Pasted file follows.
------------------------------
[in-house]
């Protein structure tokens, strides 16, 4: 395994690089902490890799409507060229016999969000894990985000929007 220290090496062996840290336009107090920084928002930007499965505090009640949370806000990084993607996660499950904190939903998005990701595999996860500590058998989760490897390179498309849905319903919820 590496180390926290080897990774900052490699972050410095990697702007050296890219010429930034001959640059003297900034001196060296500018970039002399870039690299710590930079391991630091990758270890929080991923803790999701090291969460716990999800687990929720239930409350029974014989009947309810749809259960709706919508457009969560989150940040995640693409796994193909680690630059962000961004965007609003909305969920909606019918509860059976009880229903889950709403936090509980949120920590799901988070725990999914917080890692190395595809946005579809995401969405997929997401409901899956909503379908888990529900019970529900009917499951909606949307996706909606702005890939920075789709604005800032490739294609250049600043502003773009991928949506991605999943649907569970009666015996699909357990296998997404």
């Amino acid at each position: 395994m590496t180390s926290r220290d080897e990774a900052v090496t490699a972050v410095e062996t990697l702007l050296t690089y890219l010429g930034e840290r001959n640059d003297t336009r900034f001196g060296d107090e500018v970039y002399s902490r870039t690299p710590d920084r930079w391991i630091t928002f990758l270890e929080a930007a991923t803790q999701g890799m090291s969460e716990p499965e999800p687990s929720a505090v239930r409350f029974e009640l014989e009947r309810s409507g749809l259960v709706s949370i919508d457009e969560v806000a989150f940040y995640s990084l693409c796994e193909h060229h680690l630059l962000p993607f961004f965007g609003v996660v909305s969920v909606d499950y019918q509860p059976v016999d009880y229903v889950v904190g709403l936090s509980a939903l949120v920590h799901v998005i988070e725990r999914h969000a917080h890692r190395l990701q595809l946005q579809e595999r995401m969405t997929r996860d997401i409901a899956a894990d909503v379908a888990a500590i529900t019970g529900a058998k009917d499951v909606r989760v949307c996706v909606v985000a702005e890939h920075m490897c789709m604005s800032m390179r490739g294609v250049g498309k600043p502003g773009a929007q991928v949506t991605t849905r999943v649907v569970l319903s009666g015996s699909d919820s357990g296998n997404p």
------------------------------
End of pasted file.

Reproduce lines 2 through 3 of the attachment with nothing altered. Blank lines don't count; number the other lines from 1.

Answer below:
């Protein structure tokens, strides 16, 4: 395994690089902490890799409507060229016999969000894990985000929007 220290090496062996840290336009107090920084928002930007499965505090009640949370806000990084993607996660499950904190939903998005990701595999996860500590058998989760490897390179498309849905319903919820 590496180390926290080897990774900052490699972050410095990697702007050296890219010429930034001959640059003297900034001196060296500018970039002399870039690299710590930079391991630091990758270890929080991923803790999701090291969460716990999800687990929720239930409350029974014989009947309810749809259960709706919508457009969560989150940040995640693409796994193909680690630059962000961004965007609003909305969920909606019918509860059976009880229903889950709403936090509980949120920590799901988070725990999914917080890692190395595809946005579809995401969405997929997401409901899956909503379908888990529900019970529900009917499951909606949307996706909606702005890939920075789709604005800032490739294609250049600043502003773009991928949506991605999943649907569970009666015996699909357990296998997404």
């Amino acid at each position: 395994m590496t180390s926290r220290d080897e990774a900052v090496t490699a972050v410095e062996t990697l702007l050296t690089y890219l010429g930034e840290r001959n640059d003297t336009r900034f001196g060296d107090e500018v970039y002399s902490r870039t690299p710590d920084r930079w391991i630091t928002f990758l270890e929080a930007a991923t803790q999701g890799m090291s969460e716990p499965e999800p687990s929720a505090v239930r409350f029974e009640l014989e009947r309810s409507g749809l259960v709706s949370i919508d457009e969560v806000a989150f940040y995640s990084l693409c796994e193909h060229h680690l630059l962000p993607f961004f965007g609003v996660v909305s969920v909606d499950y019918q509860p059976v016999d009880y229903v889950v904190g709403l936090s509980a939903l949120v920590h799901v998005i988070e725990r999914h969000a917080h890692r190395l990701q595809l946005q579809e595999r995401m969405t997929r996860d997401i409901a899956a894990d909503v379908a888990a500590i529900t019970g529900a058998k009917d499951v909606r989760v949307c996706v909606v985000a702005e890939h920075m490897c789709m604005s800032m390179r490739g294609v250049g498309k600043p502003g773009a929007q991928v949506t991605t849905r999943v649907v569970l319903s009666g015996s699909d919820s357990g296998n997404p």